For instance, there are different periods of review, non-specialist accountants preparing sales figures, vendors preparing sales figures, poor record-keeping, letting pool numbers, and others.

    You essentially have three options in this situation:

    1. Proceed with the contract/purchase

    If there is only a small difference and you assess that you’re still happy with the return for the money you’re investing, you might proceed as per the contract terms.

    You will need to discuss this with your specialist finance broker/banker to ensure that you still have the capacity to borrow the same amount of money for the purchase. But there should be no reason why you cannot proceed with the contract unchanged.

    2. Negotiation

    This is the most common path of action. Say the profit comes in at $10,000 under; you can request a reduction of $10,000 using the originally agreed profit multiplier.

    The vendor and the purchaser will negotiate and generally meet somewhere in the middle. The purchase price is altered and the purchase process moves on.

    3. Contract termination

    If the profit is significantly less than the contracted figure, you may want to terminate the contract.  Generally, negotiation will be pursued prior to this, to see if you can agree contract alterations with the vendor. If there is no agreement, termination will ensue.

    This is the least favourable outcome for both parties as everyone has invested significant time and resources in getting a deal to this stage.


    If you find yourself in this situation as a purchaser, remember you have options and assess the situation in your best interests. Take into consideration all the time and effort it took to get to this stage and the reasons you signed the contract in the first place.

    Preparing your Management Rights for Sale


    Preparing your Management Rights for Sale

    This week the RAAS group held a conference in order to educate all those interested in preparing their business for sale.  A range of speakers from different specialties, [Accounting, Legal & Banking], were invited to speak to the group at the Maroochydore Surf Club.  Peter O’Rielley from our firm was invited to provide that specialist advice.  From all reports the conference was well attended and participants took the opportunity to educate themselves on some of the issues that need to be considered when preparing for sale.  If you were unable to make the conference but would like to hear more about how McAdam Siemon can assist in this area, then please give Peter a call.

    Updated Form  6 from 1 August 2016



    Updated Form  6 from 1 August 2016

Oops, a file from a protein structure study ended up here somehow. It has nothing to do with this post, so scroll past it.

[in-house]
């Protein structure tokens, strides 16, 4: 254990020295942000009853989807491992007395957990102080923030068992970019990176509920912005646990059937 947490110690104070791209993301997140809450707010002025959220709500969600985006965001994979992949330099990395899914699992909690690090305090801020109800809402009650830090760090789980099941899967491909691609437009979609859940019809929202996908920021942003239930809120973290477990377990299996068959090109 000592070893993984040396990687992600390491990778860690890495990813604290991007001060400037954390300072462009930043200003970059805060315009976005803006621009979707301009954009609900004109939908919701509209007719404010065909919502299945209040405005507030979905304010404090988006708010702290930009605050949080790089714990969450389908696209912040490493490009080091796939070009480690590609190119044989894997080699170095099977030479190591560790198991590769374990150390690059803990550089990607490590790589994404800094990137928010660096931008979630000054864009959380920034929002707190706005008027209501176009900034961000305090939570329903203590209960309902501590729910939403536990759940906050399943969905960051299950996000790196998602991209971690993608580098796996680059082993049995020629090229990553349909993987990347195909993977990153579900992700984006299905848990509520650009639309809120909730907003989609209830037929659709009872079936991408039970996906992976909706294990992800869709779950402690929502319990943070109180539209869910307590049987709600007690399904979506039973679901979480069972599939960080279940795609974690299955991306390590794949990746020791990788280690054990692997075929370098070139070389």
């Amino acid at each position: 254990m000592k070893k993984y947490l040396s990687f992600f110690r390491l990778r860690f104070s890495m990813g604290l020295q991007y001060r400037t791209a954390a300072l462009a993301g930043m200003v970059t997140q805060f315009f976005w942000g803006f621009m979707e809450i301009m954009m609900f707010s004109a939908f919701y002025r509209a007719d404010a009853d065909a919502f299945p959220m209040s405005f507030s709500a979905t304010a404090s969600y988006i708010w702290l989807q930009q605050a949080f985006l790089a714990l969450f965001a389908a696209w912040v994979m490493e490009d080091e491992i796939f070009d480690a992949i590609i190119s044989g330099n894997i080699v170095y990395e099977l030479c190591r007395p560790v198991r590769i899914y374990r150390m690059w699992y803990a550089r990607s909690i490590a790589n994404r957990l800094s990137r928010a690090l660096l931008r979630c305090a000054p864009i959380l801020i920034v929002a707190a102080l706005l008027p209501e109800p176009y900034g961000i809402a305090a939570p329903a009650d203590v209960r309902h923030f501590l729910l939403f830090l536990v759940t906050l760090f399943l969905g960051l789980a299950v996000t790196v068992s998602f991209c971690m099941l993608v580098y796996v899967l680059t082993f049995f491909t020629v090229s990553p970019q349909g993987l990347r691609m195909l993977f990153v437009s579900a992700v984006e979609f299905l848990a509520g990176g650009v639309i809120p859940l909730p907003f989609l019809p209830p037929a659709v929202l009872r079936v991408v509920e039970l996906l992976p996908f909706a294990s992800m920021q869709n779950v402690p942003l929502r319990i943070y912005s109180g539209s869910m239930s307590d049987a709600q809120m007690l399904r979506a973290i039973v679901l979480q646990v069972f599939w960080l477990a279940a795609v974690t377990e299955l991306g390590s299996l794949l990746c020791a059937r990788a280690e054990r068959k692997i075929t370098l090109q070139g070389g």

Version Number will change to Form 5

    The Office of Fair Trading (OFT) has released another version of the Owners Agreements [Form 6] commencing 1 August and replaces the previous version.

    The previous version lasted only 1 month, so please take note, it will be superseded when issuing new owner agreements from 1 August.

    All previous PAMDA 20A’s and Form 6’s that have been issued prior to this date of course remain in effect and can continue to be relied upon.

    Therefore, any new agreement you enter with new owners, the Form 6 that you are required to complete from 1 August 2016, must be on the latest “Form 6 V5 1 August 2016” in order to be valid.

    Click here to access this form

    Employer Alert


    Empolyer Alert 

    The end of the financial year is only days away

    Employer Alert

    As an employer you need to:

    1. Provide PAYG Payment Summaries to your employees by the 14th July 2016.
    2. Please ensure you send the ATO, your PAYG withholding payment summary annual report by the 14th August 2016.
    1. Use the latest tax rates to calculate employee withholding tax from 1st July 2016. While there have been no changes to tax rates for 2016/17, to check the latest rates, go to ato.gov.au/taxtables
    1. Ensure your accounting software payroll rates are updated from the 1st July 2016 and the file is ready for the first pay run of the 2017 year.
    1. All employee Superannuation Guarantee Charges have been met for the 2015/16 financial year. Please note the June Quarter SGC is due by the 28th July 2016.


    If you have any questions on your EOFY obligations to the ATO, please do not hesitate to contact us.

    Warning on Bank advice to business owners


    Warning on Bank advice to business owners

    Some banks are advising customers with business accounts to transfer excess cash to pay down the business owner’s home loan.  While it might sound like common sense to use the excess cash in your business, there are significant potential problems for business owners who do this.
    Money in your business account is the money of the business, not your personal cash.  You can’t just take it out and move it around at will, even if it is your business.